Muscle Cramps- A Rough Guide

What Are Muscle Cramps?

A muscle cramp occurs when a muscle suddenly becomes forcibly and uncontrollably shortened and locked into a painful spasm. A spasm occurs when a muscle or even a few fibres of a muscle contract involuntarily. If the spasm is forceful and sustained, it becomes a cramp. A muscle cramp is defined as involuntarily and forcibly contracted muscle that does not relax. This causes a visible hardening of the involved muscle. Muscle cramps can affect any skeletal muscles in the body, but are most common in muscles or muscle groups that span two joints. Examples of where cramps are found include the legs, hands, tummy muscles (abdominals), the muscles around the rib cage, the feet and the toes. Muscle cramps can last anywhere from a few seconds to a few minutes or longer. A muscle cramp found in a particular location may also recur multiple times until it finally goes away.

What Are The Causes And Risk Factors Of Muscle Cramps?

Although the causes of cramps are still not fully known, there are factors that can increase the risk of developing muscle cramps. Cramps occur when the normal mechanisms controlling muscle contraction and relaxation become temporarily impaired. These control mechanisms involve the electrical stimulation of muscle fibres (motor unit firing) and subsequent deactivation (relaxation). Genetics are another cause of muscle cramps as some people are simply more prone to catching muscle cramps than others. Age also can be considered another cause of muscle cramps as muscles in the elderly are likely to get muscle cramps than younger people. Injuries also increase the risk of cramps where certain muscles can go into spasm in order to brace and protect the injured area.

Other factors include vigorous exercise, fatigue, dehydration, poor blood circulation, tense or stiff muscles, vitamin deficiencies, pregnancy usually in the later stages, liver disease because of too much alcohol consumption, electrolyte imbalances, bad posture and many others.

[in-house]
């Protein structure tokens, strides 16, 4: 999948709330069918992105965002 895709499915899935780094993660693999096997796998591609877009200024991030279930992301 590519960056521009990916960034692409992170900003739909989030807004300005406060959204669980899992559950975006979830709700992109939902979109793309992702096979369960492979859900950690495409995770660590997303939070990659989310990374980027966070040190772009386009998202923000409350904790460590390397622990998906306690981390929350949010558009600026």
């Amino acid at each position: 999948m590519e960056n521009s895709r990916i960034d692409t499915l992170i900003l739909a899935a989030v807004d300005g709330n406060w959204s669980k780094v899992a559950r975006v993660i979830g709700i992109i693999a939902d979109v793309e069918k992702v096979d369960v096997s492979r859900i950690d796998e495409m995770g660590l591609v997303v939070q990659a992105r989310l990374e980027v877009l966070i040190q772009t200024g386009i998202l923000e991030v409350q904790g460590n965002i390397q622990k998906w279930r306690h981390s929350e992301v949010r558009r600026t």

What Are The Requirements For Efficient Muscle Contraction?

There are a number of psychological requirements for efficient muscle contraction and relaxation and if any of the following requirements are not met, muscle cramping becomes more likely.

• Adequate hydration and proper and adequate levels of the electrolyte minerals (together they’re needed for motor unit firing and relaxation)

• Well-trained muscles that are both supple and sufficiently conditioned for the exercise being undertaken (muscle cramps are much more likely to occur in muscles that are unused to vigorous training

• Adequate rest and recovery as muscles are more likely to become cramped when fatigued.

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Advice On Muscle Cramps

Anyone can experience muscle cramps, regardless of age, gender or fitness level.

Cramps can occur not just while you exercise, but also while you sit, walk, or even just sleep. Sometimes, the slightest movement that shortens a muscle can trigger a cramp. However, in otherwise healthy people, the fact remains that muscle cramps are most common in endurance athletes such as marathon runners and triathletes, and those who perform strenuous physical activities without previous experience or lacking base conditioning. In short, the fitter and better trained you are for your event, the lower the risk of muscle cramps.